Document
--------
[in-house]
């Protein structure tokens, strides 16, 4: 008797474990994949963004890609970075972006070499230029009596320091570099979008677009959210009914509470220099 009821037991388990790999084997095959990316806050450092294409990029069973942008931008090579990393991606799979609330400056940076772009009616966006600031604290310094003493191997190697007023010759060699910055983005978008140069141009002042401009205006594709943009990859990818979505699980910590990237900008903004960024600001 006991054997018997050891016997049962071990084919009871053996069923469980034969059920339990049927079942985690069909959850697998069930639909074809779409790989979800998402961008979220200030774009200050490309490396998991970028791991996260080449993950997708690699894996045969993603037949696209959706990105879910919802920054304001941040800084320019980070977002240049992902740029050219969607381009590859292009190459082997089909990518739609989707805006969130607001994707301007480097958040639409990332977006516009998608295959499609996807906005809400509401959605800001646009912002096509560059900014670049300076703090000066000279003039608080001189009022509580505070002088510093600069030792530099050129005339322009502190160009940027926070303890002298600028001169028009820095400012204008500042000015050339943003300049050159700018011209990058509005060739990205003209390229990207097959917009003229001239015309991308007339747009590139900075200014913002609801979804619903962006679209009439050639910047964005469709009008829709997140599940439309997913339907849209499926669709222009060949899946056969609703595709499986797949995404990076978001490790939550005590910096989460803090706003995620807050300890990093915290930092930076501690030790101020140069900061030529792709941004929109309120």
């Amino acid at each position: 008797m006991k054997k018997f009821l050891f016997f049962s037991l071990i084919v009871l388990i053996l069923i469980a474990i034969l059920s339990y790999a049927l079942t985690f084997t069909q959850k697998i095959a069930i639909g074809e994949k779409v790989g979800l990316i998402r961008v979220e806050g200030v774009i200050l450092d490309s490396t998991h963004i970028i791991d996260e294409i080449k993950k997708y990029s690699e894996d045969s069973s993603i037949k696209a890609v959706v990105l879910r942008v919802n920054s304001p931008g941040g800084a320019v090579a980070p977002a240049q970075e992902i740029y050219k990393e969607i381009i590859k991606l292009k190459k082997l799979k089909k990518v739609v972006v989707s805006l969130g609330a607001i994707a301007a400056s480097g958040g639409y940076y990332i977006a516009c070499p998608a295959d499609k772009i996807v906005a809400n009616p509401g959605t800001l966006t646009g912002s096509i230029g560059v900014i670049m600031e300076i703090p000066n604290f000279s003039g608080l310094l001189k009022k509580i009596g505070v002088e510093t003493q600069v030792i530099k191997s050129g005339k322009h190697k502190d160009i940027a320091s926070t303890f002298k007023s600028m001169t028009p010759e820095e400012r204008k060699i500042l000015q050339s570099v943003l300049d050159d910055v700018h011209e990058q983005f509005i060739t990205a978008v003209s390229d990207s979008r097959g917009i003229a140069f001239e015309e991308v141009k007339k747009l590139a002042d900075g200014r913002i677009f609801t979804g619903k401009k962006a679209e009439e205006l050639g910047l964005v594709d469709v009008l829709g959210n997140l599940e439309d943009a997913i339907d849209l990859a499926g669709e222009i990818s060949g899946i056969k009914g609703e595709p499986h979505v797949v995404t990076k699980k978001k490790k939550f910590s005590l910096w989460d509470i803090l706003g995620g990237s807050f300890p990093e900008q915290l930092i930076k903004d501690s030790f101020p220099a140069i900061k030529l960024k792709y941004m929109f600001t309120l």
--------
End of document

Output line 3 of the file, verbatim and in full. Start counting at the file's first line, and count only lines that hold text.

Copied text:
């Amino acid at each position: 008797m006991k054997k018997f009821l050891f016997f049962s037991l071990i084919v009871l388990i053996l069923i469980a474990i034969l059920s339990y790999a049927l079942t985690f084997t069909q959850k697998i095959a069930i639909g074809e994949k779409v790989g979800l990316i998402r961008v979220e806050g200030v774009i200050l450092d490309s490396t998991h963004i970028i791991d996260e294409i080449k993950k997708y990029s690699e894996d045969s069973s993603i037949k696209a890609v959706v990105l879910r942008v919802n920054s304001p931008g941040g800084a320019v090579a980070p977002a240049q970075e992902i740029y050219k990393e969607i381009i590859k991606l292009k190459k082997l799979k089909k990518v739609v972006v989707s805006l969130g609330a607001i994707a301007a400056s480097g958040g639409y940076y990332i977006a516009c070499p998608a295959d499609k772009i996807v906005a809400n009616p509401g959605t800001l966006t646009g912002s096509i230029g560059v900014i670049m600031e300076i703090p000066n604290f000279s003039g608080l310094l001189k009022k509580i009596g505070v002088e510093t003493q600069v030792i530099k191997s050129g005339k322009h190697k502190d160009i940027a320091s926070t303890f002298k007023s600028m001169t028009p010759e820095e400012r204008k060699i500042l000015q050339s570099v943003l300049d050159d910055v700018h011209e990058q983005f509005i060739t990205a978008v003209s390229d990207s979008r097959g917009i003229a140069f001239e015309e991308v141009k007339k747009l590139a002042d900075g200014r913002i677009f609801t979804g619903k401009k962006a679209e009439e205006l050639g910047l964005v594709d469709v009008l829709g959210n997140l599940e439309d943009a997913i339907d849209l990859a499926g669709e222009i990818s060949g899946i056969k009914g609703e595709p499986h979505v797949v995404t990076k699980k978001k490790k939550f910590s005590l910096w989460d509470i803090l706003g995620g990237s807050f300890p990093e900008q915290l930092i930076k903004d501690s030790f101020p220099a140069i900061k030529l960024k792709y941004m929109f600001t309120l």